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Alexander’s law (AL) states that the slow-phase velocity of spontaneous nystagmus of peripheral vestibular origin is dependent on horizontal gaze position, with greater velocity when gaze is directed in the fast-phase direction. AL is thought to be a compensatory reaction resulting from adaptive changes in the horizontal ocular motor neural integrator. Until now, only horizontal eye movements have been investigated with respect to AL. Because spontaneous nystagmus usually includes vertical and torsional components, we asked whether horizontal gaze changes would have an effect on the 3D drift of spontaneous nystagmus and, thus, on the vertical/torsional neural integrator. We hypothesized that AL reduces all nystagmus components proportionally. Moreover, we questioned the classical theory of a single bilaterally organized horizontal integrator and searched for nonlinearities of AL implying a network of multiple integrators. Using dual scleral search coils, we measured AL in 17 patients with spontaneous nystagmus. Patients followed a pulsed laser dot at eye level jumping in 5° steps along the horizontal meridian between 25° right and left in otherwise complete darkness. AL was observed in 15 of 17 patients. Whereas individual patients typically showed a change of 3D-drift direction at different horizontal eye positions, the average change in direction was not different from zero. The strength of AL (= rate of change of total velocity with gaze position) correlated with nystagmus slow-phase velocity (Spearman’s rho=0.5; p<0.05) and, on average, did not change the 3D nystagmus drift direction. In general, eye velocity did not vary linearly with eye position. Rather, there was a stronger dependence of velocity on horizontal position when subjects looked in the slow-phase direction compared to the fast-phase direction. We conclude that the theory of a simple leak of a single horizontal neural integrator is not sufficient to explain all aspects of AL.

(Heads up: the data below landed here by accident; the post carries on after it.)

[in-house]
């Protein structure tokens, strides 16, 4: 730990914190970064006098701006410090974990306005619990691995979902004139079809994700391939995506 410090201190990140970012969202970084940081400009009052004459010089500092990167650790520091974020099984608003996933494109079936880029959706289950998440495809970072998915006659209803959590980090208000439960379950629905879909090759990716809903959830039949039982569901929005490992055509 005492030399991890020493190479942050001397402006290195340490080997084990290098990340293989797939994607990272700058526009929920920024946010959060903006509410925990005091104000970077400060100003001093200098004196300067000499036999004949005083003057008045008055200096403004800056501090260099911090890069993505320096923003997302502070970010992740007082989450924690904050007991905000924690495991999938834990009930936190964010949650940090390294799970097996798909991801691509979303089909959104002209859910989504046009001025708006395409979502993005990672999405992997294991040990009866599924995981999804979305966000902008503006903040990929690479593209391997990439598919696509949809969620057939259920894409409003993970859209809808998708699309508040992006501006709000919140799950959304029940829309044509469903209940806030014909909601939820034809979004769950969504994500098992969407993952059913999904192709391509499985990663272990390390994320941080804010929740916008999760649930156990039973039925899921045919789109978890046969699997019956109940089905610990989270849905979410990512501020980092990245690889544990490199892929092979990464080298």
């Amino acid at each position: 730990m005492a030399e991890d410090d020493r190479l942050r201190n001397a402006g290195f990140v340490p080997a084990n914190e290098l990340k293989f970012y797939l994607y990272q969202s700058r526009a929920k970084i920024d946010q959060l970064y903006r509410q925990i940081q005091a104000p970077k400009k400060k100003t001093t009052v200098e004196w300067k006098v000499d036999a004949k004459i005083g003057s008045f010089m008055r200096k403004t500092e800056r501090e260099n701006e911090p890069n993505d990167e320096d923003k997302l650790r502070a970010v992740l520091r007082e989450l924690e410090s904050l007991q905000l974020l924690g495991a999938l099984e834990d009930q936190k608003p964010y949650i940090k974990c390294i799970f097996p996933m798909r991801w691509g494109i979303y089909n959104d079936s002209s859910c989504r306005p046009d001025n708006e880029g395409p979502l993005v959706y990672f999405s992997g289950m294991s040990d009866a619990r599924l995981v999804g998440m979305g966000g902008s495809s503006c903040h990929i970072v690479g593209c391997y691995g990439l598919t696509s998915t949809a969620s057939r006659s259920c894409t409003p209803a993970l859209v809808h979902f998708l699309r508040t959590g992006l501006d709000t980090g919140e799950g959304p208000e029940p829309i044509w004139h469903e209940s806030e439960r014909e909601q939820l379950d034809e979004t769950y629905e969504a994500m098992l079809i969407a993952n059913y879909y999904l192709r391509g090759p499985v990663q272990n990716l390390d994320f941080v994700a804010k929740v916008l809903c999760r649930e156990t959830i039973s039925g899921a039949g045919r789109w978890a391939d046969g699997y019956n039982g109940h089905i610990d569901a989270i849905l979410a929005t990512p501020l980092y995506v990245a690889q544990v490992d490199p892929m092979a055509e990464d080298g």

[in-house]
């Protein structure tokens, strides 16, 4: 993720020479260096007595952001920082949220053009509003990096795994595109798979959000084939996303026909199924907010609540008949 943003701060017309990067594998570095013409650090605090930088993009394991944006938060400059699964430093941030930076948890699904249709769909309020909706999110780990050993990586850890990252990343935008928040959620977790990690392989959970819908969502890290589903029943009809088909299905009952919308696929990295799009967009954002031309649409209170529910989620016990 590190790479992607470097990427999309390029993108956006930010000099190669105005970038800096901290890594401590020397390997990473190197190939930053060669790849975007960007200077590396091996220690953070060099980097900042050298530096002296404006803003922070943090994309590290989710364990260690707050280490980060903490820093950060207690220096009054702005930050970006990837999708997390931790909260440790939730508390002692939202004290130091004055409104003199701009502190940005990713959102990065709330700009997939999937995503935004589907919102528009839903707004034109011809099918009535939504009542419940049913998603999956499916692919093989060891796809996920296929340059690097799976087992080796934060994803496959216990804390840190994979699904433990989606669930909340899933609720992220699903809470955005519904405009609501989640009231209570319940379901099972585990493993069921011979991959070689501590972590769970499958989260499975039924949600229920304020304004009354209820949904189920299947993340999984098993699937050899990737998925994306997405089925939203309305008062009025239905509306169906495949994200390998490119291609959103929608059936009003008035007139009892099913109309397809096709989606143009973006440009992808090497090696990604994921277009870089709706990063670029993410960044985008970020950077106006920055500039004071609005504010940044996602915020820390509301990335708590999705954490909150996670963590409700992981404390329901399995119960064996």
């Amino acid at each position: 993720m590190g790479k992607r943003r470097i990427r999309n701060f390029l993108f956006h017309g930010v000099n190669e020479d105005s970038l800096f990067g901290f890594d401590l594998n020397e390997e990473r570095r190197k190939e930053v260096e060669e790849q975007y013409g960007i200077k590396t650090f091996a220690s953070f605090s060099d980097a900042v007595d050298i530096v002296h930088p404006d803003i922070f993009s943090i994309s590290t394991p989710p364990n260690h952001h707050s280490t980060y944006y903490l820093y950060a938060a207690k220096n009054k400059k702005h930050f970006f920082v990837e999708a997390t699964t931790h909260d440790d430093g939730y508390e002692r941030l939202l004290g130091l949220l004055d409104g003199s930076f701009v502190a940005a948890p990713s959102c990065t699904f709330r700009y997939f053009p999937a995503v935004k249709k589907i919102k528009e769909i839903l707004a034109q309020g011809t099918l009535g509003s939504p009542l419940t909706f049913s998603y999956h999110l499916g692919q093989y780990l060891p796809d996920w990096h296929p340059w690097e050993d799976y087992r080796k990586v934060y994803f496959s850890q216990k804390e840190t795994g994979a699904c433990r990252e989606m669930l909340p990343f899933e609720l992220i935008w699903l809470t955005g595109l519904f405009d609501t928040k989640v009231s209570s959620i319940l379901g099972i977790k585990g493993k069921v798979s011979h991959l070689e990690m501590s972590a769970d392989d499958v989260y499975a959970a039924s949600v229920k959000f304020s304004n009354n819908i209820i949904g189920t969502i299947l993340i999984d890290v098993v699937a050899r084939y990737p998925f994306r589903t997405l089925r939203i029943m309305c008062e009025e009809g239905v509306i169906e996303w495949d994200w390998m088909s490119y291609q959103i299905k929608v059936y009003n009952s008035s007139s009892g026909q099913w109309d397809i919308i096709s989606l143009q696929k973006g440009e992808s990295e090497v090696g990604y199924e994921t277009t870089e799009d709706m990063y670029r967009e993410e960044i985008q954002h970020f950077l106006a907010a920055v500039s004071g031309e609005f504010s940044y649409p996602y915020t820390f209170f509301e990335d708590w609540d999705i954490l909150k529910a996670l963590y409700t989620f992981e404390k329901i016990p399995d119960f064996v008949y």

Patients with an acute vestibular tone asymmetry (AVTA) show spontaneous nystagmus. The velocity of the slow phase of nystagmus is mainly determined by the difference of tonic vestibular activity between the right and left sides, with the eye drifting towards the side with a lower spontaneous activity (Leigh and Zee 2006). When the vestibular tone asymmetry is constant, the slow-phase velocity (SPV) of nystagmus should also be constant and the axis of eye rotation should not change depending on gaze position. However, the SPV in ongoing nystagmus varies depending on horizontal gaze position: SPV decreases when looking in the direction of the slow phase (Alexander 1912; Robinson et al. 1984). This behavior is called Alexander’s law (AL).